Everyone takes a different path as they grow up, especially for child TV stars. Most lead a successful life of fame and fortune, while some get left behind in the dust and others derail into publicized self-destruction. In 2014, beloved Nickelodeon and Disney stars, such as Miley Cyrus and Selena Gomez, are gradually shedding their innocent tween images for more adult (and rather provocative) personas, using the ever-growing industries of film and music as outlets. Usually, these stars attempt to evoke a powerful statement about independence and responsibility, but for the most part, it’s self-delusion. However, among the throng of child actors, 21-year-old Ariana Grande, who played the adorkably dim-witted Cat in Nickelodeon’s Victorious, seems to be showing her independence in the right way.
Ever since her music debut, last year’s “Yours Truly,” Grande has not only attracted a devout fanbase and thousands of Youtube views, but she’s also managed to surprise almost every doubtful music critic. Although Grande’s debut was rather a safe and unadventurous record, its ‘90s throwback R&B grooves and funky contemporary pop jams made the album sparkle. Most importantly, what made “Yours Truly” so special to Grande’s beginning as an up-and-coming musician was her astonishingly unwavering vocal range. The obvious comparisons to Mariah Carey aside, Grande’s ear-piercing voice proved that she’s got star power and that’s definitely evident on her newest album, “My Everything.”
Ditching her manic-pixie-girl persona, Grande has polished her image to look more mature, courageous, and self-aware this time around. Although R&B and pop is still apparent in her repertoire, Grande brings forth a breathtaking palette of funky hip hop, steamy club bangers, and hyperactive EDM on her new record. Although the tunes on “My Everything” are not as consistent as the ones on “Yours Truly,” they are nevertheless more sonically and thematically daring.
Grande starts off “My Everything” rather strangely, with an angelic intro that abruptly shifts into the already recognizable saxophone loop of the ubiquitous pop anthem “Problem.” With the help of Australian rapper Iggy Azalea, who has also proven herself to be a newfound success with chart-topper “Fancy,” Grande exudes a Britney Spears-type prowess that’s both exciting and empowering. It’s no surprise that “Problem” has already become a critical and commercial achievement, as the song’s producer, Max Martin, was responsible for hits like “…Baby One More Time” and “Oops I Did It Again!”
Listening to the rest of Grande’s “My Everything,” the 21-year-old Floridian singer’s musical choices continue to vary from pop ballads (the passionate “One Last Time” and the soapy “Why Try”) to moody piano pieces (the dreary, Big Sean-featuring “Best Mistake,” the somber “Just a Little Bit of Your Heart,” and the hearty title track closer). While each track does show immense aesthetic growth in Grande, the transitions from song to song are somewhat disorganized. Grande fluctuates from feeling empowered to being lovesick to downright dirty.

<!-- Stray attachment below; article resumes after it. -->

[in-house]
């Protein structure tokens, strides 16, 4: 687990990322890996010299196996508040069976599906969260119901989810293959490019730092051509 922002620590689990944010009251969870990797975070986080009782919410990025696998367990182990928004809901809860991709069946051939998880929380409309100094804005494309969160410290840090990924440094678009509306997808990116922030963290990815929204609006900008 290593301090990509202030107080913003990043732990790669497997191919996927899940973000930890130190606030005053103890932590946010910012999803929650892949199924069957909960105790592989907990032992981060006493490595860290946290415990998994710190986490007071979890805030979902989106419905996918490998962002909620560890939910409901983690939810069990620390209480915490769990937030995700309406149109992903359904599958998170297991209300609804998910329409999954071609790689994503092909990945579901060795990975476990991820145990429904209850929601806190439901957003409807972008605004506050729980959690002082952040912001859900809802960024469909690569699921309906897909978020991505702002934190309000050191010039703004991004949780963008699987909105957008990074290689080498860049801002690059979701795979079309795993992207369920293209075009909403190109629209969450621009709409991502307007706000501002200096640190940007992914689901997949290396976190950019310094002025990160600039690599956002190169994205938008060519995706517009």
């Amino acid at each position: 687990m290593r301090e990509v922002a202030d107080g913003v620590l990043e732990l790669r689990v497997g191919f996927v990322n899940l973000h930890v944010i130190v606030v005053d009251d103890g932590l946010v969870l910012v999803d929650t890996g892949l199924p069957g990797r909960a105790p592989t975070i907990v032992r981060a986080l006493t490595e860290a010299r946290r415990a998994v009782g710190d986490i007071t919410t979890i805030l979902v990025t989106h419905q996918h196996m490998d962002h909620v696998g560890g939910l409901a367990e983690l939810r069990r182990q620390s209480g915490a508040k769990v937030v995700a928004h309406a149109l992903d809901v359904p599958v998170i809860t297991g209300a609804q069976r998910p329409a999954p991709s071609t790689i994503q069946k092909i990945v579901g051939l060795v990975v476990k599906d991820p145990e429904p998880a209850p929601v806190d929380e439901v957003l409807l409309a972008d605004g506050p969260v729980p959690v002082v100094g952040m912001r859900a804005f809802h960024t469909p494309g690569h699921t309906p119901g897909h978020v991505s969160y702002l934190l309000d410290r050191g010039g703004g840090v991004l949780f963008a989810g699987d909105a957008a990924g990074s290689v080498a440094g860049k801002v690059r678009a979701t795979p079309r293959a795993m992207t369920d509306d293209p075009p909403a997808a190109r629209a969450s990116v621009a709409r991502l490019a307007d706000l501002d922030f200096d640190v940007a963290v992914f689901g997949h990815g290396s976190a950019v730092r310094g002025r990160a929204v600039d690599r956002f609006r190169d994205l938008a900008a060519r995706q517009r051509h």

Despite this, she remains fearless and unafraid in tracks such as the cheeky hip-shaker “Hands on Me,” where she incorporates Christina Aguilera-esque swagger and an unexpectedly impressive feature from indie rapper A$AP Ferg. While Grande exhibits a newfound risuqé vibe on “Hands on Me,” she continues to expand on themes of love and rocky relationships, such as on the bubbly, Cashmere Cat-produced “Be My Baby” and the trippy, lust-filled “Love Me Harder,” which comprises of a surprisingly apt cameo from hip hop romantic The Weeknd. But the most we get out of Grande personally is on the brazen club thumper “Break Free.” Produced by Russian-German electronic artist Zedd, “Break Free” is not only a perfect song to pump up parties, but it also demonstrates Grande’s unique artistic tastes and melodious vocals.
For the most part, “My Everything” is a huge improvement on “Yours Truly.” The record gives Grande the musical tools and creative freedom to construct a commendable modern pop album rather than another set of formulaic and conventional songs. However, “My Everything” is not without its faults; the sentimentality of “Just a Little Bit of Your Heart” screams trivial teen pop. In addition, the lackluster, Notorious B.I.G.-sampling “Break Your Heart Right Back” is unbecoming, especially with a tedious feature from rapper Childish Gambino (who ironically also used to be a TV star). Nonetheless, the rest of “My Everything” showcases Grande’s undeniable talent and that’s something to look out for. On “Yours Truly,” Grande was basking in the spotlight, timid but optimistic; On “My Everything,” Grande is center stage, sitting confidently on a pedestal of promise.